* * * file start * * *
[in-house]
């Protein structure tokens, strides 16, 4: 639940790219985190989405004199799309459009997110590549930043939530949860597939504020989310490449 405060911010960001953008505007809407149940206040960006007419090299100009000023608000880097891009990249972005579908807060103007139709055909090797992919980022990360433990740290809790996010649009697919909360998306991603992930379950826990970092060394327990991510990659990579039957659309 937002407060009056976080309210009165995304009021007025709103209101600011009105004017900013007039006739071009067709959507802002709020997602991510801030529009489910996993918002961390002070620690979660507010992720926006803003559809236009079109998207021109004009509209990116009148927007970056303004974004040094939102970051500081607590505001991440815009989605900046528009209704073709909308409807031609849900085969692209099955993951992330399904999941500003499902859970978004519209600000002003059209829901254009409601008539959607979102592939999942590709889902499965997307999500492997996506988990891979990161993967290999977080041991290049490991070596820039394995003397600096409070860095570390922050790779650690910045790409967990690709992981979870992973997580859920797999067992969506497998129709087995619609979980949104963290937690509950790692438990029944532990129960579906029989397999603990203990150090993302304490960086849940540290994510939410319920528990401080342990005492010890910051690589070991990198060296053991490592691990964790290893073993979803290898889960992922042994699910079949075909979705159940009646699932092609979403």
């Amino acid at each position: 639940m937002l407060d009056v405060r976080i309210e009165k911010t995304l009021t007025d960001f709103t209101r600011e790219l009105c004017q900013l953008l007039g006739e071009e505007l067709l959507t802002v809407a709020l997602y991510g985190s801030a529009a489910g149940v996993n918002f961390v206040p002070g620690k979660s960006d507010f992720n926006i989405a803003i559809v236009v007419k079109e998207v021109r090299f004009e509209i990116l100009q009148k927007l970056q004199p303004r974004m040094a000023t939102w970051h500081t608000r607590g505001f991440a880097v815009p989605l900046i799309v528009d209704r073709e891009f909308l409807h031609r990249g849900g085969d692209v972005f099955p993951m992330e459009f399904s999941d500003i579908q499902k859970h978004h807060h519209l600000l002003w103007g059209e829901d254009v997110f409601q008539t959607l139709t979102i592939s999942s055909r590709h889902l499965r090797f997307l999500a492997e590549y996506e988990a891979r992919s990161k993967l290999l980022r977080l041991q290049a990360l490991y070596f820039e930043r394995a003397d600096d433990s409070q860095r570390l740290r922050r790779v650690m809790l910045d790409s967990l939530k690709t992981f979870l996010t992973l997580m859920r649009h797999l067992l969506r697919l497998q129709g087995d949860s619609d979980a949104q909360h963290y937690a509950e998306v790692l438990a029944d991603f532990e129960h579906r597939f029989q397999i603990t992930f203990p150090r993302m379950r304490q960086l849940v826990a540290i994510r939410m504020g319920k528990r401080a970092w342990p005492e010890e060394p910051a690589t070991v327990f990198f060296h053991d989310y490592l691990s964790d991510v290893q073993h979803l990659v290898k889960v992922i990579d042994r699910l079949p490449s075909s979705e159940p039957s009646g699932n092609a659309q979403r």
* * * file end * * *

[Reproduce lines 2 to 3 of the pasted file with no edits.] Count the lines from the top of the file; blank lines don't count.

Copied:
């Protein structure tokens, strides 16, 4: 639940790219985190989405004199799309459009997110590549930043939530949860597939504020989310490449 405060911010960001953008505007809407149940206040960006007419090299100009000023608000880097891009990249972005579908807060103007139709055909090797992919980022990360433990740290809790996010649009697919909360998306991603992930379950826990970092060394327990991510990659990579039957659309 937002407060009056976080309210009165995304009021007025709103209101600011009105004017900013007039006739071009067709959507802002709020997602991510801030529009489910996993918002961390002070620690979660507010992720926006803003559809236009079109998207021109004009509209990116009148927007970056303004974004040094939102970051500081607590505001991440815009989605900046528009209704073709909308409807031609849900085969692209099955993951992330399904999941500003499902859970978004519209600000002003059209829901254009409601008539959607979102592939999942590709889902499965997307999500492997996506988990891979990161993967290999977080041991290049490991070596820039394995003397600096409070860095570390922050790779650690910045790409967990690709992981979870992973997580859920797999067992969506497998129709087995619609979980949104963290937690509950790692438990029944532990129960579906029989397999603990203990150090993302304490960086849940540290994510939410319920528990401080342990005492010890910051690589070991990198060296053991490592691990964790290893073993979803290898889960992922042994699910079949075909979705159940009646699932092609979403």
């Amino acid at each position: 639940m937002l407060d009056v405060r976080i309210e009165k911010t995304l009021t007025d960001f709103t209101r600011e790219l009105c004017q900013l953008l007039g006739e071009e505007l067709l959507t802002v809407a709020l997602y991510g985190s801030a529009a489910g149940v996993n918002f961390v206040p002070g620690k979660s960006d507010f992720n926006i989405a803003i559809v236009v007419k079109e998207v021109r090299f004009e509209i990116l100009q009148k927007l970056q004199p303004r974004m040094a000023t939102w970051h500081t608000r607590g505001f991440a880097v815009p989605l900046i799309v528009d209704r073709e891009f909308l409807h031609r990249g849900g085969d692209v972005f099955p993951m992330e459009f399904s999941d500003i579908q499902k859970h978004h807060h519209l600000l002003w103007g059209e829901d254009v997110f409601q008539t959607l139709t979102i592939s999942s055909r590709h889902l499965r090797f997307l999500a492997e590549y996506e988990a891979r992919s990161k993967l290999l980022r977080l041991q290049a990360l490991y070596f820039e930043r394995a003397d600096d433990s409070q860095r570390l740290r922050r790779v650690m809790l910045d790409s967990l939530k690709t992981f979870l996010t992973l997580m859920r649009h797999l067992l969506r697919l497998q129709g087995d949860s619609d979980a949104q909360h963290y937690a509950e998306v790692l438990a029944d991603f532990e129960h579906r597939f029989q397999i603990t992930f203990p150090r993302m379950r304490q960086l849940v826990a540290i994510r939410m504020g319920k528990r401080a970092w342990p005492e010890e060394p910051a690589t070991v327990f990198f060296h053991d989310y490592l691990s964790d991510v290893q073993h979803l990659v290898k889960v992922i990579d042994r699910l079949p490449s075909s979705e159940p039957s009646g699932n092609a659309q979403r």